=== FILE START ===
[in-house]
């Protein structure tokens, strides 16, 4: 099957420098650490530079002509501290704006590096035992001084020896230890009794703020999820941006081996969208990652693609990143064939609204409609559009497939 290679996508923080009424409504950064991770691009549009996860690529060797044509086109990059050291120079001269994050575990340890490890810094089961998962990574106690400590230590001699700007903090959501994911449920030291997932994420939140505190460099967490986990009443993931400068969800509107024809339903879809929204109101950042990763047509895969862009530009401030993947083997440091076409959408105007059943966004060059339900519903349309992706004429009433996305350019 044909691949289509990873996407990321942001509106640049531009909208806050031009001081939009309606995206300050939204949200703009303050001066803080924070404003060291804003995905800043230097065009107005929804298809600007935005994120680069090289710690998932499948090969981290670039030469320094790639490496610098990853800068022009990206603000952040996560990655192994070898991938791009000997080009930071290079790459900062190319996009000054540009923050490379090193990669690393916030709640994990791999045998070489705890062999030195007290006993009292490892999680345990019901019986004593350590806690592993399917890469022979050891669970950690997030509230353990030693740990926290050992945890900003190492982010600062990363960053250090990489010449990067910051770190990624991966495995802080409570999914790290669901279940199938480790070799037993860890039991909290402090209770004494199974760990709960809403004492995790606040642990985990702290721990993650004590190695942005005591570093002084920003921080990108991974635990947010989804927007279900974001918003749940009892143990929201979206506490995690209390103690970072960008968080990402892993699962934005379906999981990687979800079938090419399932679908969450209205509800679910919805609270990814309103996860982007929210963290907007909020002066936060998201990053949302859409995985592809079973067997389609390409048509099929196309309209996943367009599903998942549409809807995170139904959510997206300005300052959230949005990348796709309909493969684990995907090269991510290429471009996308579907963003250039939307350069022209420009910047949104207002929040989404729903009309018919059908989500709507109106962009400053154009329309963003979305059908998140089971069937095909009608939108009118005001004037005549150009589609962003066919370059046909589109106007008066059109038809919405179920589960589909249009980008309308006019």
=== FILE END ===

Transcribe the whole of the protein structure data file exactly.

[in-house]
């Protein structure tokens, strides 16, 4: 099957420098650490530079002509501290704006590096035992001084020896230890009794703020999820941006081996969208990652693609990143064939609204409609559009497939 290679996508923080009424409504950064991770691009549009996860690529060797044509086109990059050291120079001269994050575990340890490890810094089961998962990574106690400590230590001699700007903090959501994911449920030291997932994420939140505190460099967490986990009443993931400068969800509107024809339903879809929204109101950042990763047509895969862009530009401030993947083997440091076409959408105007059943966004060059339900519903349309992706004429009433996305350019 044909691949289509990873996407990321942001509106640049531009909208806050031009001081939009309606995206300050939204949200703009303050001066803080924070404003060291804003995905800043230097065009107005929804298809600007935005994120680069090289710690998932499948090969981290670039030469320094790639490496610098990853800068022009990206603000952040996560990655192994070898991938791009000997080009930071290079790459900062190319996009000054540009923050490379090193990669690393916030709640994990791999045998070489705890062999030195007290006993009292490892999680345990019901019986004593350590806690592993399917890469022979050891669970950690997030509230353990030693740990926290050992945890900003190492982010600062990363960053250090990489010449990067910051770190990624991966495995802080409570999914790290669901279940199938480790070799037993860890039991909290402090209770004494199974760990709960809403004492995790606040642990985990702290721990993650004590190695942005005591570093002084920003921080990108991974635990947010989804927007279900974001918003749940009892143990929201979206506490995690209390103690970072960008968080990402892993699962934005379906999981990687979800079938090419399932679908969450209205509800679910919805609270990814309103996860982007929210963290907007909020002066936060998201990053949302859409995985592809079973067997389609390409048509099929196309309209996943367009599903998942549409809807995170139904959510997206300005300052959230949005990348796709309909493969684990995907090269991510290429471009996308579907963003250039939307350069022209420009910047949104207002929040989404729903009309018919059908989500709507109106962009400053154009329309963003979305059908998140089971069937095909009608939108009118005001004037005549150009589609962003066919370059046909589109106007008066059109038809919405179920589960589909249009980008309308006019």